Just to clarify, it's the black bean sauce that's quicky sauteed in a wok with oil when making Gan Ja Jang, not the noodles. The noodles are always boiled, not steamed. Once the noodles are drained, they're often mixed with just a tad more oil (or cooked in water with a bit of oil) which gives them the bright sheen and helps the noodles from clumping together.

                  Samsung gan ja jang is gan ja jang mixed with seafood, which accounts for the price differential at many places. The samsung gan ja jang is usually a few more dollars then regular gan jang which just has bits of ground pork, no seafood. The cheaper regular jajang (not gan ja jang) tends to have a more watery consistency, whereas the gan ja jang and samsung gan ja jang have a much thicker consistency.

                  Most Koreans amp the spiciness of their sauce by adding red pepper flakes at the table.

                  1. re: cvhound

                    Just keep in mind that not all places distinguish between the seafood and non-seafood versions. I learned this the hard way as a child. I...still have trouble with tentacles.

                    1. re: a_and_w

                      cvhound has it right, I was trying to convey that the sauce had more oil than I had expected, not that the noodles were fried or tossed with lots of oil.

                      All the other versions I've had were made without seafood so I was surprised when I chewed on what I instantly thought was squid. Would have been an unpleasant mouthful for a_and_w....

            3. The oddest thing about this spot is that it still displays some of the architectural hallmarks of its previous life as a KFC. My kid used to always beg to go here (the lure of the fish tank), but I was never impressed. Definitely going to have to check out the Korean menu, as it's just a few blocks from home (and it has the only private restaurant parking lot on Piedmont Ave.).

              2 Replies
              1. re: lexdevil

                Ah, that place. Who knew!?

                Great sleuthing, PorkButt!

                1. re: Ruth Lafler

                  Yes, I couldn't imagine any hound going in based on the regular menu posted in the window. I stopped by around 5pm and the couple tables there were having fried chunks of meat in sauce with fried rice.

              2. Szechuan Garden also offers jampong and tang soo yuk, as well as all the other Korean-Chinese dishes commonly found at Shandong restaurants. However, I think these dishes are much better at Chef Yuyu's or Yetnal Za Zang (or whatever it's called these days) on Telegraph.

                13 Replies
                1. re: cvhound

                  Yetnal is now Koryo Ja Jang, same owners as the two or three other restaurants in that complex.

                  Yet Nal Za Zang
                  4390 Telegraph Ave Ste B, Oakland, CA 94609

                  1. re: cvhound

                    Have you tried Great China? If so, what are your thoughts?

                    1. re: a_and_w

                      Great China's "double skin" is great. I don't know which other dishes are Korean-Chinese, if any. Good Peking duck, even better tea-smoked duck.

                      One of the best and longest wine lists in town, which is puzzling since I hardly ever see anyone drinking wine there. Maybe the owner's a wine buff?

                      Menu and wine list are both on the Web site.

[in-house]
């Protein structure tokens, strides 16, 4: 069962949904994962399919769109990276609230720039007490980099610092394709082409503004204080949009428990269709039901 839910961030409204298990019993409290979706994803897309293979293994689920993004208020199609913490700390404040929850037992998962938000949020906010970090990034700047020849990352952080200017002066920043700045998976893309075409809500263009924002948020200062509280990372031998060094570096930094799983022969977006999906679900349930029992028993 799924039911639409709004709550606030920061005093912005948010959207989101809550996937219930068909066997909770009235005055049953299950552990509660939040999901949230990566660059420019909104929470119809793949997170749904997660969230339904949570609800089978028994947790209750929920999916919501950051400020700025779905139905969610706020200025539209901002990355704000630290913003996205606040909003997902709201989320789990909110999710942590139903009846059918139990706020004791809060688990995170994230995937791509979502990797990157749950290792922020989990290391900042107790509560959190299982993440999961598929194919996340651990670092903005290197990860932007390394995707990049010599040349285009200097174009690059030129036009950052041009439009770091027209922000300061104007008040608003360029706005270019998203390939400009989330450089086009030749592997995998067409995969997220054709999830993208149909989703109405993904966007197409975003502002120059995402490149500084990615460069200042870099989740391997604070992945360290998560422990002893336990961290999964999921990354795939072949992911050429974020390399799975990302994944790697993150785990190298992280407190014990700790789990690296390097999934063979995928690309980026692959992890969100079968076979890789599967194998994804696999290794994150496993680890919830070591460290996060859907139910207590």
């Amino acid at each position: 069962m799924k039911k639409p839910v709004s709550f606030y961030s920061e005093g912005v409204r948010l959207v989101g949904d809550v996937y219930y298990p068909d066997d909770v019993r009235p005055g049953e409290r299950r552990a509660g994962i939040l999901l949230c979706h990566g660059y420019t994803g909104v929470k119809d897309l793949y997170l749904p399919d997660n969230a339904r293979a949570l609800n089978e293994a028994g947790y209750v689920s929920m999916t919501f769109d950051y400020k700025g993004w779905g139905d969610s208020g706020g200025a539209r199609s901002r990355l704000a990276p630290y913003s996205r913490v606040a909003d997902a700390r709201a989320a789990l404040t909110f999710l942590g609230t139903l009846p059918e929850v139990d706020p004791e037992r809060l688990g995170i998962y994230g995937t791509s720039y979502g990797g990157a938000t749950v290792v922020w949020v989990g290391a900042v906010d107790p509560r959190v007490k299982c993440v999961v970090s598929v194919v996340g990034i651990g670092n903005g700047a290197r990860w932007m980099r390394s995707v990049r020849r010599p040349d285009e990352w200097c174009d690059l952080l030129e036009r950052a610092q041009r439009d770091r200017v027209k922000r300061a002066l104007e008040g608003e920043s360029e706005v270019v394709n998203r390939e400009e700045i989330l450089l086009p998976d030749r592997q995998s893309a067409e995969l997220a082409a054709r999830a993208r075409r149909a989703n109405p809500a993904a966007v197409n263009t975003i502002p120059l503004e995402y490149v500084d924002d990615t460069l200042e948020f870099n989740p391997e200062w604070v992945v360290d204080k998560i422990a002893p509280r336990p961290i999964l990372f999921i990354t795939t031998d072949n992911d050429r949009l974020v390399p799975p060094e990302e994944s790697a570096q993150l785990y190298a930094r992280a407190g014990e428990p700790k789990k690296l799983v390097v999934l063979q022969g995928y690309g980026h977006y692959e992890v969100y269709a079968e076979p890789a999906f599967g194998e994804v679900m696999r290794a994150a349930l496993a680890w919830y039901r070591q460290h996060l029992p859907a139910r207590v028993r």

1. re: Robert Lauriston

                        I have always gone with Korean relatives, who do the ordering, but classics like tan-soo-yuk (listed as such on the menu) and dry-fried chicken (probably "Mandarin chicken" on the menu) are excellent. I'm guessing jaja myung is "bean sauce noodles" -- that's good too.

                      2. re: a_and_w

                        Yes, I've had the jajangmyun at Great China. Probably on par with GS, in otherwords, not great. My favorites are still Yuyu's and Yetnal. Between the two, I favored the gan jajang myun at Yetnal, but I haven't tried it since it became Koryo jajang. The gan jajang at Yetnal was really different from the regular jajang (don't know if it's true now that it's become Koryo). If there's more than one, I always order the most expensive one b/c I hate watery jajang sauce. If you're ever in S/F, the jajang myun at Shandong is also pretty good.

                        1. re: cvhound

                          Ah, Great China's "bean sauce noodles" is zazang myun?

                          And I guess "special combo soup noodles" is zam pong?



                          1. re: Robert Lauriston

                            Correct. BTW, the double skin is also a Korean-Chinese specialty. My mother used to make it all the time as it was one of her signature dishes for dinner parties. However, most of the Korean people I know make it without the pork, just assorted seafood. Mafo tofu is also a very popular Korean-Chinese dish, as is the dried fried mandarin chicken (very popular dish at Shandong in S/F) and the ubiquitous tang soo yuk (sweet & sour beef).

                            Great China was a huge hit with my Korean parents who thought the food was very authentic and much to their liking.

                            1. re: cvhound

                              Mmmm...mapo tofu. Not as spicy as the sichuan version but the perfect pair with fried dishes.

                          2. re: cvhound

                            Thanks for the tip! To clarify, do you mean Shandong in Oakland or San Tung in SF? Or is there another Shandong in SF?

                            1. re: a_and_w

                              So sorry for the confusion. I meant to say San Tung in S/F. I tried the jajang myun at Shandong in Oakland and it definitely wasn't the Korean-Chinese version that I'm used to eating. I didn't like their version at all!

                              1. re: cvhound

                                I actually haven't been to Shandong in Oakland but San Tung in SF is a long-time family favorite! I also like how they put zucchini in the kung pao, which is totally inauthentic but still very tasty.

                                1. re: a_and_w

                                  Yes, San Tung received my parents' "stamp of approval" as well. They don't live in the Bay Area, but come to visit every couple of years. Having grown up during the Korean war, they love "hole in the wall" restaurants that are relatively inexpensive, but offer delicious food with ample portions.

                        2. re: cvhound

                          I'll go try the places that you've recommended but there is still something charming about how the couple at Szechuan Garden still persevere with their tattered bindings of a K-C menu in such an unexpected location.